Try out a simple pasture management upgrade this year – invest a little time to clip grass after each grazing, especially a heavy grazing. It evens out pasture, promoting uniform regrowth, and preserves the forage in a vegetative state. If the cattle have grazed selectively, it prevents the overlooked species from becoming rank before the rest of the pasture.
In a rotational grazing system, clip the pasture immediately after removing the animals, especially in spring, when companion grass growth is stemmy. Lower, more evenly growing grass lets more sunlight reach lower and closely-grazed species and also eliminates older grasses that are heading and not as digestible. A lack of maintenance tends to favor less-grazed species.
Clipping just before the pasture’s rest period promotes uniform growth and helps prevent a select few species from taking over. It also stimulates tillering and root growth, which means a denser stand, and can prevent any remaining weeds from going to seed. It’s especially useful in eliminating or controlling difficult weeds like thistle. Following clipping, tender new grass growth will be stimulated.
You may find that pre-mowing is more appropriate to your needs than post-mowing, especially if you are trying to manage pasture that has gotten a little too mature. This gives you the same benefits of post-mowing, and you may not have to waste the cut material. With wide-swathing, it will dry quickly in the sun and continue to produce sugars, since the grass has no root structure to send the sugars back to. This makes it sweeter and more palatable, and you can then leave it for the cows the graze. Pre-mowing and baling the cut is another option.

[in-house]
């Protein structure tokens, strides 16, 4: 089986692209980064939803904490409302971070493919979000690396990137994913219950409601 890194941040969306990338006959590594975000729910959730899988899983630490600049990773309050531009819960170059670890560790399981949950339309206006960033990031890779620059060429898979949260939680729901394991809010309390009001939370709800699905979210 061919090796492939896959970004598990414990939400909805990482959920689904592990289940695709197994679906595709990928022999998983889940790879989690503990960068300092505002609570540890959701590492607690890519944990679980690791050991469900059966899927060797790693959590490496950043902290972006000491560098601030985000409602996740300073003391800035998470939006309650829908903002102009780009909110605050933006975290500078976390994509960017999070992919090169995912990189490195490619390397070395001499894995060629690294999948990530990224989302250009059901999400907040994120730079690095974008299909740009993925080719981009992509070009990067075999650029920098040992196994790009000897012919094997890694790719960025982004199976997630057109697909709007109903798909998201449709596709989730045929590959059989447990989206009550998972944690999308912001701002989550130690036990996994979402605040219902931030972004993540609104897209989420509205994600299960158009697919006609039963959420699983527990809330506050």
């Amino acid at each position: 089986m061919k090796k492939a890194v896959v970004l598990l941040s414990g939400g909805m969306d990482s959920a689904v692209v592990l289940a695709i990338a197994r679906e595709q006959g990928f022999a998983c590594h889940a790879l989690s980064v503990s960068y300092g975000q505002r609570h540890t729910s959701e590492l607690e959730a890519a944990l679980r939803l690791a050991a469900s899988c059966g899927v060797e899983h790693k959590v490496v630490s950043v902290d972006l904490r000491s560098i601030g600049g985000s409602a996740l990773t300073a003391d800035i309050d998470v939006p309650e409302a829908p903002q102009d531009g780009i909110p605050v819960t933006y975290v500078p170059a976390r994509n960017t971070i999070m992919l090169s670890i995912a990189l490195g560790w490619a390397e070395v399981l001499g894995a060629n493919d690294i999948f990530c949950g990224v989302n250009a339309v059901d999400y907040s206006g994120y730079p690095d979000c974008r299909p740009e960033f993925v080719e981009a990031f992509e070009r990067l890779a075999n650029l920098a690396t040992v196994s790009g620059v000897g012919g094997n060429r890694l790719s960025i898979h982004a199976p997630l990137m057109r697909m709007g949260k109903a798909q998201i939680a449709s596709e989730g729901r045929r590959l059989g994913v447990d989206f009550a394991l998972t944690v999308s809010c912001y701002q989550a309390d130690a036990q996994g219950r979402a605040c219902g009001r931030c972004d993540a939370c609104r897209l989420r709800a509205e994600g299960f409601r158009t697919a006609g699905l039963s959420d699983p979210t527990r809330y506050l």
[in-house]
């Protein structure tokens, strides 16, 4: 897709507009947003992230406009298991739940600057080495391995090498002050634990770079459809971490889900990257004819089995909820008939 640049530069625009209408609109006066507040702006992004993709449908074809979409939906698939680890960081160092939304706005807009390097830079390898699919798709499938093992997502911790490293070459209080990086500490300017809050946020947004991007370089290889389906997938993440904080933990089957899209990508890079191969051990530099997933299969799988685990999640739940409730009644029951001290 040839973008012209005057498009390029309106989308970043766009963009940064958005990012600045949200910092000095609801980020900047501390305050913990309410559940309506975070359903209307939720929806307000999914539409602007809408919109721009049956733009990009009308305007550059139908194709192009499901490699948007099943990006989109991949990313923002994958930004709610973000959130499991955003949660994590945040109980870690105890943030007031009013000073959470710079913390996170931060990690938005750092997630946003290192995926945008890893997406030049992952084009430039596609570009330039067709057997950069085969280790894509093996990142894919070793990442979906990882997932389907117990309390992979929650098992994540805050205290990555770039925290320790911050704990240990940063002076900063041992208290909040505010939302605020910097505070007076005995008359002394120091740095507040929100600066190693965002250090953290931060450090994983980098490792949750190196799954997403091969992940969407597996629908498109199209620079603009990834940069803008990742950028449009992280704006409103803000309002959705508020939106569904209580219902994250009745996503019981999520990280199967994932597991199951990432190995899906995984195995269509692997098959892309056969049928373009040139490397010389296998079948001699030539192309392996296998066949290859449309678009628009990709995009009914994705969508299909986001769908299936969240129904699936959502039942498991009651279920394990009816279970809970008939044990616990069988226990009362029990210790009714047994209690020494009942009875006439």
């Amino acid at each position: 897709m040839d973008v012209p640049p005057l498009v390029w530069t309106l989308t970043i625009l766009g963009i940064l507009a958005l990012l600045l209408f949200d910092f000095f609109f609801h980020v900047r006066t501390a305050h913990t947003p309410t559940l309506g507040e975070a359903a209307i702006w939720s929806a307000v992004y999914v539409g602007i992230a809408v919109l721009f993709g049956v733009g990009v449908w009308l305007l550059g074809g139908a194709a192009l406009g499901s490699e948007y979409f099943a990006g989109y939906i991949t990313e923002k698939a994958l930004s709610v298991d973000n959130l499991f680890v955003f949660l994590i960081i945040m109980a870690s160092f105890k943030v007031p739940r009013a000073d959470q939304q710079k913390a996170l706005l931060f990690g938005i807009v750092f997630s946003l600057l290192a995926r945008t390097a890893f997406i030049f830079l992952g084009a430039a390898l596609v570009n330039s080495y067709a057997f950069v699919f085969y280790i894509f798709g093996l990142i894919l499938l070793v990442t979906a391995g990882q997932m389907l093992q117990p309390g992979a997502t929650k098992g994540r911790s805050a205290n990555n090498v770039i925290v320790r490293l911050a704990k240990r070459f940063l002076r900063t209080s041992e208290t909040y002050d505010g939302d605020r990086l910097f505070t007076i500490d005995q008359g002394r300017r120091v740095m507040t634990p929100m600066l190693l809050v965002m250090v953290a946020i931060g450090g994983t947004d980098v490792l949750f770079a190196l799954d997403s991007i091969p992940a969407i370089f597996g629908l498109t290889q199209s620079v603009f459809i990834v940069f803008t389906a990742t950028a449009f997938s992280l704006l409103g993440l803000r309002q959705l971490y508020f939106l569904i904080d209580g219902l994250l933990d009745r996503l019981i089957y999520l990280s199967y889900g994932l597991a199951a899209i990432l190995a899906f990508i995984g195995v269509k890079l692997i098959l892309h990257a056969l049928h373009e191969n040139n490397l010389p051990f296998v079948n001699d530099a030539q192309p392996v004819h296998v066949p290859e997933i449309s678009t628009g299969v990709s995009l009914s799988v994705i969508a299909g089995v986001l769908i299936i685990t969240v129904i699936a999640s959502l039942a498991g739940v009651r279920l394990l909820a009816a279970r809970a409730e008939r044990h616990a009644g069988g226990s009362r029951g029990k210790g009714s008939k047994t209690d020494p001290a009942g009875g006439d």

Letting two or more species of animals graze can also be a useful management trick, since animals differ in the types of forage they prefer. Sheep like immature grasses and weeds rather than legumes; beef cattle prefer legumes over grass; and goats go for shrubby vegetation, and are generally much less selective. Horses trample and graze quite unevenly, so if you follow with cattle, they will often graze the mature growth left by horses. The typical grazing period on each paddock should be 1 – 2 weeks, but this depends on the size of the paddock and the time of year. During a spring flush, grass may grow more quickly (but growth will be tender), but it often slows down during the drier, hotter weather of summer. With fall rains, growth takes off again.